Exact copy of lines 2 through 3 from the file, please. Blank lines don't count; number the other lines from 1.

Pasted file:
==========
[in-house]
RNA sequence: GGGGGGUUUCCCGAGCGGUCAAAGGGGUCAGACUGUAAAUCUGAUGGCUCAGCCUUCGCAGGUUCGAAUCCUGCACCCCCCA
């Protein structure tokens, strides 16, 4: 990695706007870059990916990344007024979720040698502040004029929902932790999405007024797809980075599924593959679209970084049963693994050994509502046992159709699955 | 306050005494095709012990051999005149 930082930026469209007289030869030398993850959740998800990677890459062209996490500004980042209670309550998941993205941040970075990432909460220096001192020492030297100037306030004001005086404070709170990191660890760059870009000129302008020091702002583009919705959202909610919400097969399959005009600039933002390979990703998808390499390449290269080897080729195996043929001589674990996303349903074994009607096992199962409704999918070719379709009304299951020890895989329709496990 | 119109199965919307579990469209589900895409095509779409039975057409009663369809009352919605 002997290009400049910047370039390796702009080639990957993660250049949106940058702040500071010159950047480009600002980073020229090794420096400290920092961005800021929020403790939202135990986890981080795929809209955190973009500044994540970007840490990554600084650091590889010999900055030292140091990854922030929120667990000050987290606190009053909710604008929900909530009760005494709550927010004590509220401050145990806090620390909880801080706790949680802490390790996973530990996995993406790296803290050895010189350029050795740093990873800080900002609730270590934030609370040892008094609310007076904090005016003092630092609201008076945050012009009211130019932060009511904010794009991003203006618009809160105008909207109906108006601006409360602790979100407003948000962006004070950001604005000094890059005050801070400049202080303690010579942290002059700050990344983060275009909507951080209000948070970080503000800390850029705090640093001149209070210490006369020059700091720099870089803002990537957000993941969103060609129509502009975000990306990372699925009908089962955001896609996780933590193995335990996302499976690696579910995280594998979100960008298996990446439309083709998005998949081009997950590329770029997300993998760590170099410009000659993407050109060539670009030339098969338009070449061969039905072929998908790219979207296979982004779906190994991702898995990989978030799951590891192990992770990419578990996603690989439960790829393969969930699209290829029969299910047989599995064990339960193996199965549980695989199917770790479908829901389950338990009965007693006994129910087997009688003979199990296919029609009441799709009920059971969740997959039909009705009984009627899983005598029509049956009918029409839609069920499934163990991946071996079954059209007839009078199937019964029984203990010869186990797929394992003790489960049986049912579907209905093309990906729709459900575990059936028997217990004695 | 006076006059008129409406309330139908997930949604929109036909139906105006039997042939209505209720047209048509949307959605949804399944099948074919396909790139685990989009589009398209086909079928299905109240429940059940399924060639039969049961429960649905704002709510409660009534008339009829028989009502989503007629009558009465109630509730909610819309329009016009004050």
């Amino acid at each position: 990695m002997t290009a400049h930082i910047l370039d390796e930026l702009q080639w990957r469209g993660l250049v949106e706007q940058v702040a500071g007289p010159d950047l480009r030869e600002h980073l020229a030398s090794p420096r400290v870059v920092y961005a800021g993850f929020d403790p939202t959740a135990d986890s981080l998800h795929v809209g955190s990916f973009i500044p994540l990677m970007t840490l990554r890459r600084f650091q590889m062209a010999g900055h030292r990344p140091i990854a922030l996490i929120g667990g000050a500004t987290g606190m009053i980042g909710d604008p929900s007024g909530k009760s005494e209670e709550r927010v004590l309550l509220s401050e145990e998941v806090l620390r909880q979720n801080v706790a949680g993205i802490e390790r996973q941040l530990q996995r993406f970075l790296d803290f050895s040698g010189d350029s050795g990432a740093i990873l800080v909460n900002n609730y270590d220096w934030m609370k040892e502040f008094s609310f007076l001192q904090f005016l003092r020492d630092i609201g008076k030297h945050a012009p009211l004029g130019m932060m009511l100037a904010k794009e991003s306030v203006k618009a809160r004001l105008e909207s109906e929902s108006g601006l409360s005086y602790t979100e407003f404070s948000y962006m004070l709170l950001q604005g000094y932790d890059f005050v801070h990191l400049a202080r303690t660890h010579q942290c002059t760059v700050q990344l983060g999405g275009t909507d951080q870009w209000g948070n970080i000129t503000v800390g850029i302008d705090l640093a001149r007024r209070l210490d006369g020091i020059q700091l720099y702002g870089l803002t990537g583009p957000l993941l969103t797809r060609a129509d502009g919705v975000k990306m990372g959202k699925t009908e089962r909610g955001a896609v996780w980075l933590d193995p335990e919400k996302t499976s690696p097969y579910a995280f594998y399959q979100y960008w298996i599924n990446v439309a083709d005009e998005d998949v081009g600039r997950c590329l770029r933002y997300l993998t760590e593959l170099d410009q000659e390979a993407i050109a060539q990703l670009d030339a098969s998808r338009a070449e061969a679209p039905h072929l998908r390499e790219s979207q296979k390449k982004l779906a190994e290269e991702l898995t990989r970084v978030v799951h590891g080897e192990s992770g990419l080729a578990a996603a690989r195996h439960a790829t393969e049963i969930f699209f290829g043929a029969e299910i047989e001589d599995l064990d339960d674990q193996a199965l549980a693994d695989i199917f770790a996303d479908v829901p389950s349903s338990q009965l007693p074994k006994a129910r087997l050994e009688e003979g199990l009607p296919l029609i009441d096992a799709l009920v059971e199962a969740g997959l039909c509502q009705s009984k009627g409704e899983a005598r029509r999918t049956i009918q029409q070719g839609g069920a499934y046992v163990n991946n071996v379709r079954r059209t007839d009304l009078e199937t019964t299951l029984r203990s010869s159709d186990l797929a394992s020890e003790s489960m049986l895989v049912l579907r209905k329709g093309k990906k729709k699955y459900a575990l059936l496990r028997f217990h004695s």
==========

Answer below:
RNA sequence: GGGGGGUUUCCCGAGCGGUCAAAGGGGUCAGACUGUAAAUCUGAUGGCUCAGCCUUCGCAGGUUCGAAUCCUGCACCCCCCA
């Protein structure tokens, strides 16, 4: 990695706007870059990916990344007024979720040698502040004029929902932790999405007024797809980075599924593959679209970084049963693994050994509502046992159709699955 | 306050005494095709012990051999005149 930082930026469209007289030869030398993850959740998800990677890459062209996490500004980042209670309550998941993205941040970075990432909460220096001192020492030297100037306030004001005086404070709170990191660890760059870009000129302008020091702002583009919705959202909610919400097969399959005009600039933002390979990703998808390499390449290269080897080729195996043929001589674990996303349903074994009607096992199962409704999918070719379709009304299951020890895989329709496990 | 119109199965919307579990469209589900895409095509779409039975057409009663369809009352919605 002997290009400049910047370039390796702009080639990957993660250049949106940058702040500071010159950047480009600002980073020229090794420096400290920092961005800021929020403790939202135990986890981080795929809209955190973009500044994540970007840490990554600084650091590889010999900055030292140091990854922030929120667990000050987290606190009053909710604008929900909530009760005494709550927010004590509220401050145990806090620390909880801080706790949680802490390790996973530990996995993406790296803290050895010189350029050795740093990873800080900002609730270590934030609370040892008094609310007076904090005016003092630092609201008076945050012009009211130019932060009511904010794009991003203006618009809160105008909207109906108006601006409360602790979100407003948000962006004070950001604005000094890059005050801070400049202080303690010579942290002059700050990344983060275009909507951080209000948070970080503000800390850029705090640093001149209070210490006369020059700091720099870089803002990537957000993941969103060609129509502009975000990306990372699925009908089962955001896609996780933590193995335990996302499976690696579910995280594998979100960008298996990446439309083709998005998949081009997950590329770029997300993998760590170099410009000659993407050109060539670009030339098969338009070449061969039905072929998908790219979207296979982004779906190994991702898995990989978030799951590891192990992770990419578990996603690989439960790829393969969930699209290829029969299910047989599995064990339960193996199965549980695989199917770790479908829901389950338990009965007693006994129910087997009688003979199990296919029609009441799709009920059971969740997959039909009705009984009627899983005598029509049956009918029409839609069920499934163990991946071996079954059209007839009078199937019964029984203990010869186990797929394992003790489960049986049912579907209905093309990906729709459900575990059936028997217990004695 | 006076006059008129409406309330139908997930949604929109036909139906105006039997042939209505209720047209048509949307959605949804399944099948074919396909790139685990989009589009398209086909079928299905109240429940059940399924060639039969049961429960649905704002709510409660009534008339009829028989009502989503007629009558009465109630509730909610819309329009016009004050």